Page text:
Hackers Humble Security Experts; Discarded Drives Tell Secrets; Keeping Tabs Both Ways; Use of Secret Evidence Rejected

Hackers Humble Security Experts

A wisecracking group of hackers calling itself Gobbles Security confirmed that its claim earlier this week that it had spread an antipiracy virus was nothing but a hoax aimed at garnering fame, according to a story on Wired News today. Gobbles' advisory said the Recording Association of America had contracted the hacking group to develop a hydra-like computer worm that could infect MP3 music files and distribute them through file-sharing networks, compromising and cataloging the infected systems. News outlets picked up the word that the worm had already spread widely by exploiting security vulnerabilities in several popular music programs. Wired said that in an e-mail interview, Gobbles representatives admitted that they fabricated the RIAA claim to get attention. Discarded Drives Tell Secrets today reports that according to a new study by two Massachusetts Institute of Technology (MIT) graduate students, companies and individuals are frequently selling or giving away old computer disk drives with sensitive information still on them. The study analyzed 158 disk drives purchased through the online auction eBay.com, at computer stores, salvage companies and swap meets. Of those, 74 percent of the drives contained old data that could be recovered and read, and 17 percent contained fully installed and functional operating systems with user data that required no particular effort to recover. Another 36 percent had been freshly formatted, but still contained old data that could be recovered. Only 9 percent of the disk drives had been properly "sanitized" before being purchased. (And 29 of the 158 drives purchased did not work.) Data the study retreived included detailed personal and corporate financial records, medical records and love letters, as well as gigabytes worth of personal e-mail and pornography. This residual data problem stems from failures on the part of computer vendors and consumers alike, IDG News Service quotes Simson Garfinkel, a graduate student at MIT's Laboratory for Computer Science. Companies such as Microsoft Corp. that make operating systems are guilty of misrepresenting their products' "file delete" and "disk format" features, according Garfinkel. Those deleted files are note eradicated, but made available for overwriting should the disk space be required. With the growth of the secondary computer hardware market (see the CIO story Good Stuff Cheap), the handling of old computer data may be an area that requires government oversight, Garfinkel said.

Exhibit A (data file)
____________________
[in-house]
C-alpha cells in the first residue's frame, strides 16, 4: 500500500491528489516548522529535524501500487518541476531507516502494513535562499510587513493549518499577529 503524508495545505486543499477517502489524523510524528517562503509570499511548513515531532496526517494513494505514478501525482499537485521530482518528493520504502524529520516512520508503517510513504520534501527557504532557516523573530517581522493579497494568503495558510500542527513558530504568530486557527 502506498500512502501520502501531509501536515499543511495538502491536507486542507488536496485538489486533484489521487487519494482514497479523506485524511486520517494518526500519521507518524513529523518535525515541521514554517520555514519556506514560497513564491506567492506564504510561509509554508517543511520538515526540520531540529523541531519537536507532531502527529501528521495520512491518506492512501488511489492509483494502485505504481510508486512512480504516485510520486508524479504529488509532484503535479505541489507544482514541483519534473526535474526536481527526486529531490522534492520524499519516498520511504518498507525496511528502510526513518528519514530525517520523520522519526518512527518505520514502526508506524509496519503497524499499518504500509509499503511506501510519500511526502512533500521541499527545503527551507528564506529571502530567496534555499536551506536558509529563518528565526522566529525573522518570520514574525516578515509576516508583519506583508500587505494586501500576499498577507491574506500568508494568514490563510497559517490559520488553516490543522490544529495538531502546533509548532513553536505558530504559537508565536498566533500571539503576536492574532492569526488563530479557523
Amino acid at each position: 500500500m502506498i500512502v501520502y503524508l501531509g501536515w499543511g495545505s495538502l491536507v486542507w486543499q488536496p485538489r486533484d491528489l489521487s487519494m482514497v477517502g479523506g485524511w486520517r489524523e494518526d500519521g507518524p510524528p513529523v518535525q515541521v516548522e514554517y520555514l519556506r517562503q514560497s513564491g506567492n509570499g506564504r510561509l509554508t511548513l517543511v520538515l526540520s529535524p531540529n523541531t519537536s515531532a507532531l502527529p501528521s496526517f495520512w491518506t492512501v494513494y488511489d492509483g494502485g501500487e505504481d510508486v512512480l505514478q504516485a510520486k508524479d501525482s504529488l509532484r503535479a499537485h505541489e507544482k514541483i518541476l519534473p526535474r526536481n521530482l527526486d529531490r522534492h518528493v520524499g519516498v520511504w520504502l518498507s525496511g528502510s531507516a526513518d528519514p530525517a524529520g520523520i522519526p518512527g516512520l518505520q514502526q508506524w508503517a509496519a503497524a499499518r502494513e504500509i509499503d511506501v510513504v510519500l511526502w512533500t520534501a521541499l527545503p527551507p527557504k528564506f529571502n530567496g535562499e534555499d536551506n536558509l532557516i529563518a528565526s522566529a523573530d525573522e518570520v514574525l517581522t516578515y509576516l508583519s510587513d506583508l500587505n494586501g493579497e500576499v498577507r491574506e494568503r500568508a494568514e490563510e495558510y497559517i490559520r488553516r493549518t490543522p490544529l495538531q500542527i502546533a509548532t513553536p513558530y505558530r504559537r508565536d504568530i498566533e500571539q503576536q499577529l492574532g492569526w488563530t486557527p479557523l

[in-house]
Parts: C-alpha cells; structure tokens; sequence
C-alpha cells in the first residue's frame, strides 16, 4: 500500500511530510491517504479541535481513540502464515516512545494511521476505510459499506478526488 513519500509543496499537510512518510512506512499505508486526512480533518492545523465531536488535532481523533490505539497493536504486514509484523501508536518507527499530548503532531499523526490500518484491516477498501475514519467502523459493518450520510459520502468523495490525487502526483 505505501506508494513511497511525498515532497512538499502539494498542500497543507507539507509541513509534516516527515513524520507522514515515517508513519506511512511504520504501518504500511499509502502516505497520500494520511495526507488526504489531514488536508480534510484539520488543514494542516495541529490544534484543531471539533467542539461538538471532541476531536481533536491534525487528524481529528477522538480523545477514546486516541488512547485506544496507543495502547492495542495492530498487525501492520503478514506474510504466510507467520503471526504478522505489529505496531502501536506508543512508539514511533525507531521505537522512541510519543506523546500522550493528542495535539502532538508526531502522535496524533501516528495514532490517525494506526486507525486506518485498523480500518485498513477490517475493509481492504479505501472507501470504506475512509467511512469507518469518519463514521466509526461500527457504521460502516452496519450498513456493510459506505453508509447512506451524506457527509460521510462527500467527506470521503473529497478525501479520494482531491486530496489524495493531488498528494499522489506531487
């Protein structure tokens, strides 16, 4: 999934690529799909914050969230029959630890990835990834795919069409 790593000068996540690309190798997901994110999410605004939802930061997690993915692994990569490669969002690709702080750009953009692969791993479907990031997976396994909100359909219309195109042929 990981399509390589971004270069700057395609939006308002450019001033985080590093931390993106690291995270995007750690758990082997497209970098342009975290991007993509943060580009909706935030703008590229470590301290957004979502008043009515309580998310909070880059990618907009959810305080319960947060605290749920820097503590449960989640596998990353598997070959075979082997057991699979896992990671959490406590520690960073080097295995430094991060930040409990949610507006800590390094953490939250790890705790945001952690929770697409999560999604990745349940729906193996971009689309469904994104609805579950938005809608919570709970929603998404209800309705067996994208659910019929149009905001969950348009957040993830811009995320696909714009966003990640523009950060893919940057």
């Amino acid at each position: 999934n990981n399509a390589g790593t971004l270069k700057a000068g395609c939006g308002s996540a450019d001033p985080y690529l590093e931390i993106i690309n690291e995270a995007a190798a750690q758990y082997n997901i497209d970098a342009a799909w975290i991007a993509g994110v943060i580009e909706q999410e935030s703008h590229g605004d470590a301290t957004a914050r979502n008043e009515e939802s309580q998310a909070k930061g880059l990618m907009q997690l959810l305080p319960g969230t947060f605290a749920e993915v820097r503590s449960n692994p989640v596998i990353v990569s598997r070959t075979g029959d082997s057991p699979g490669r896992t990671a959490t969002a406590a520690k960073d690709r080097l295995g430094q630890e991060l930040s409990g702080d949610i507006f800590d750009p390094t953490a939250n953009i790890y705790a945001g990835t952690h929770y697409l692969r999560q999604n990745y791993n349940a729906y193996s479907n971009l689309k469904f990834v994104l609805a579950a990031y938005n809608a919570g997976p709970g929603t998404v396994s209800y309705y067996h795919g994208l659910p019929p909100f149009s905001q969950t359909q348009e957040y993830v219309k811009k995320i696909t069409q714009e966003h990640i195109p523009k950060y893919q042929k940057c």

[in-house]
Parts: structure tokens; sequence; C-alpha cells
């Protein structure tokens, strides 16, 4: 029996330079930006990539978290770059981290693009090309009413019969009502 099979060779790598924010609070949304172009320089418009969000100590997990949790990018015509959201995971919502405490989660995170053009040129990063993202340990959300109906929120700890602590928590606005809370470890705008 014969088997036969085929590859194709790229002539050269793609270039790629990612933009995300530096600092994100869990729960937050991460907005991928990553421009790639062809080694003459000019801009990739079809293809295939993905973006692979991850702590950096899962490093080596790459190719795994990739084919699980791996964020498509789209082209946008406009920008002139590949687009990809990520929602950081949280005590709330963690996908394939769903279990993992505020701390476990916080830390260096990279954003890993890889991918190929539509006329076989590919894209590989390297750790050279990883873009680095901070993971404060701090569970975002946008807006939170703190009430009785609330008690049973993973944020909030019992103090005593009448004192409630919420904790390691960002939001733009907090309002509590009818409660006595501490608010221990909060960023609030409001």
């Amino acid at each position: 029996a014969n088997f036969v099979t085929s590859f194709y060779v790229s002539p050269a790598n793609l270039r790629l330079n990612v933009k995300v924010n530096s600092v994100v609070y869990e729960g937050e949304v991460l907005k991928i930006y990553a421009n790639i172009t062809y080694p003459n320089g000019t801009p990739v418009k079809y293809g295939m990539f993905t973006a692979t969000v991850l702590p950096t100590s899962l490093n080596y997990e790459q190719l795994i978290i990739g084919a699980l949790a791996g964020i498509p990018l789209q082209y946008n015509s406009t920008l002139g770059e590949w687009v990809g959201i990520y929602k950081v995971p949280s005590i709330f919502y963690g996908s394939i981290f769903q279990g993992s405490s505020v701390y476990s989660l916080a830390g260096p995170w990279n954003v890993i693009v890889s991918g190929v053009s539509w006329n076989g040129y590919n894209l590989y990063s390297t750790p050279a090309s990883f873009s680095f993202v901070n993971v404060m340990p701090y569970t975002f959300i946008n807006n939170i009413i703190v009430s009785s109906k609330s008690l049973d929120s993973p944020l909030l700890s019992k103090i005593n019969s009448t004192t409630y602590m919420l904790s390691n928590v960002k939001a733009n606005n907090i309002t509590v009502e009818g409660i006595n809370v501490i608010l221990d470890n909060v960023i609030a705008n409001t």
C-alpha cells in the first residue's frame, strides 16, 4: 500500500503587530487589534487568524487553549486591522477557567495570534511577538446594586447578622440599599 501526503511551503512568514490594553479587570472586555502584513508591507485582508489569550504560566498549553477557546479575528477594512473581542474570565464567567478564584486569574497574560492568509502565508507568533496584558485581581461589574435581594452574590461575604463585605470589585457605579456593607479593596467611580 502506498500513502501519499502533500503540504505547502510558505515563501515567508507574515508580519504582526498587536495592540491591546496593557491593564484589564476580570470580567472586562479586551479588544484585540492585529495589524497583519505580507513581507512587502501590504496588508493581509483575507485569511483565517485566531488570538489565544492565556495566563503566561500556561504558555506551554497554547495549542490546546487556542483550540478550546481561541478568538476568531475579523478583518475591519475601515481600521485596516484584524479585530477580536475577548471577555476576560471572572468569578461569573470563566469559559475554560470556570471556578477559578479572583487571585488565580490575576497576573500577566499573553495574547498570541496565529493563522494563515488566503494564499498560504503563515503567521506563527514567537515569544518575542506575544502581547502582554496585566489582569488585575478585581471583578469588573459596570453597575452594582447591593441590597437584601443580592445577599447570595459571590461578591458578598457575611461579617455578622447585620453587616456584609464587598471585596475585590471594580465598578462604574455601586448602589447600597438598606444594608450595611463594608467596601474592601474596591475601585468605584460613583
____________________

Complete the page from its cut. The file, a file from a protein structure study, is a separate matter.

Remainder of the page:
IDG News Service

Keeping Tabs Both WaysNew York Times story today examines the trend of tracking technology. Location-sensing technologies based on satellite-based systems or infrared tracking are not new, writes the Times, but design advances have made the components small enough to fit into hand-held units, or to be built into bracelets or backpacks, relaying information that can readily be monitored on the Web. Couple that with a more security-conscious world, and suddenly tracking systems seem to be everywhere, keeping tabs on the whereabouts of children, elderly relatives and even belongings—in addition, of course, to helping drivers, hikers and sailors find their way from point to point. But even as such devices are becoming more attractive to consumers, the two-edged nature is also becoming more apparent.

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Use of Secret Evidence RejectedWashington Post. In the case of Mohamed Atriss, Passaic County Superior Court Judge Marilyn C. Clark allowed the secret evidence in a bail proceeding in November and relied on it in doubling Atriss's cash bond to $500,000, an amount consistent with a charge of capital murder. The Post reports that she said the evidence came from a "credible witness" at the closed hearing, but she and prosecutors declined to provide details. Atriss, an Egyptian-born U.S. citizen, is apparently the only criminal defendant since the terror attacks to be barred from confronting the evidence against him

a right guaranteed in the Constitution.

A state appellate court has ruled that a local judge "lacked adequate basis" to allow prosecutors to present secret evidence against an Arab American man who was accused of selling phony identification documents to two of the Sept. 11, 2001, hijackers, according to a story in todays

Copyright © 2003 IDG Communications, Inc.

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